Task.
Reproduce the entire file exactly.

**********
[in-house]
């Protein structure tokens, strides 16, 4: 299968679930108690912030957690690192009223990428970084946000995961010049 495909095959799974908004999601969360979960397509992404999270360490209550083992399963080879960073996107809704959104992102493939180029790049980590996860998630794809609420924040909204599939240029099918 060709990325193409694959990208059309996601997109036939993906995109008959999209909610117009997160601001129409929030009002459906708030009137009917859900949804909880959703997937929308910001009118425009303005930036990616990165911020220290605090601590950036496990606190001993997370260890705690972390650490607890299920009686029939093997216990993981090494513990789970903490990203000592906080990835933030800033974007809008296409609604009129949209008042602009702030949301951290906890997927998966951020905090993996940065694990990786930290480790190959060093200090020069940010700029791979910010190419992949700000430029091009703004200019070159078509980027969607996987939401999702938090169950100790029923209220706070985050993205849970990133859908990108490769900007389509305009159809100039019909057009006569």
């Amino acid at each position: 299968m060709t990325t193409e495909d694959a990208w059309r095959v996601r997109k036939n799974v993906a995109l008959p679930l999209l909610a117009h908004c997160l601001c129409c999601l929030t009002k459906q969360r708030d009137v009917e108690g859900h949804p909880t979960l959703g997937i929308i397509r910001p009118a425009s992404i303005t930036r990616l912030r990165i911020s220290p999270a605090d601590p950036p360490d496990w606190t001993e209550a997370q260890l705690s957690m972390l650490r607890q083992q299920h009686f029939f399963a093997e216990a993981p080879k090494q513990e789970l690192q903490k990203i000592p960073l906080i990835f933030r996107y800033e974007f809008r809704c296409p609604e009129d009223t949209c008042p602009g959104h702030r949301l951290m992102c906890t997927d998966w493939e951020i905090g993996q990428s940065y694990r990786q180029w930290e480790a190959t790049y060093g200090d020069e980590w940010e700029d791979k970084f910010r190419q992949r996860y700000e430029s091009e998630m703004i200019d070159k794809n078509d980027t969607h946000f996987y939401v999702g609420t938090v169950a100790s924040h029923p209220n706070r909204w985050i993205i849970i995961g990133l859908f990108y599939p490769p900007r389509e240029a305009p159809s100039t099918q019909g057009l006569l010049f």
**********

[in-house]
């Protein structure tokens, strides 16, 4: 299968679930108690912030957690690192009223990428970084946000995961010049 495909095959799974908004999601969360979960397509992404999270360490209550083992399963080879960073996107809704959104992102493939180029790049980590996860998630794809609420924040909204599939240029099918 060709990325193409694959990208059309996601997109036939993906995109008959999209909610117009997160601001129409929030009002459906708030009137009917859900949804909880959703997937929308910001009118425009303005930036990616990165911020220290605090601590950036496990606190001993997370260890705690972390650490607890299920009686029939093997216990993981090494513990789970903490990203000592906080990835933030800033974007809008296409609604009129949209008042602009702030949301951290906890997927998966951020905090993996940065694990990786930290480790190959060093200090020069940010700029791979910010190419992949700000430029091009703004200019070159078509980027969607996987939401999702938090169950100790029923209220706070985050993205849970990133859908990108490769900007389509305009159809100039019909057009006569």
């Amino acid at each position: 299968m060709t990325t193409e495909d694959a990208w059309r095959v996601r997109k036939n799974v993906a995109l008959p679930l999209l909610a117009h908004c997160l601001c129409c999601l929030t009002k459906q969360r708030d009137v009917e108690g859900h949804p909880t979960l959703g997937i929308i397509r910001p009118a425009s992404i303005t930036r990616l912030r990165i911020s220290p999270a605090d601590p950036p360490d496990w606190t001993e209550a997370q260890l705690s957690m972390l650490r607890q083992q299920h009686f029939f399963a093997e216990a993981p080879k090494q513990e789970l690192q903490k990203i000592p960073l906080i990835f933030r996107y800033e974007f809008r809704c296409p609604e009129d009223t949209c008042p602009g959104h702030r949301l951290m992102c906890t997927d998966w493939e951020i905090g993996q990428s940065y694990r990786q180029w930290e480790a190959t790049y060093g200090d020069e980590w940010e700029d791979k970084f910010r190419q992949r996860y700000e430029s091009e998630m703004i200019d070159k794809n078509d980027t969607h946000f996987y939401v999702g609420t938090v169950a100790s924040h029923p209220n706070r909204w985050i993205i849970i995961g990133l859908f990108y599939p490769p900007r389509e240029a305009p159809s100039t099918q019909g057009l006569l010049f």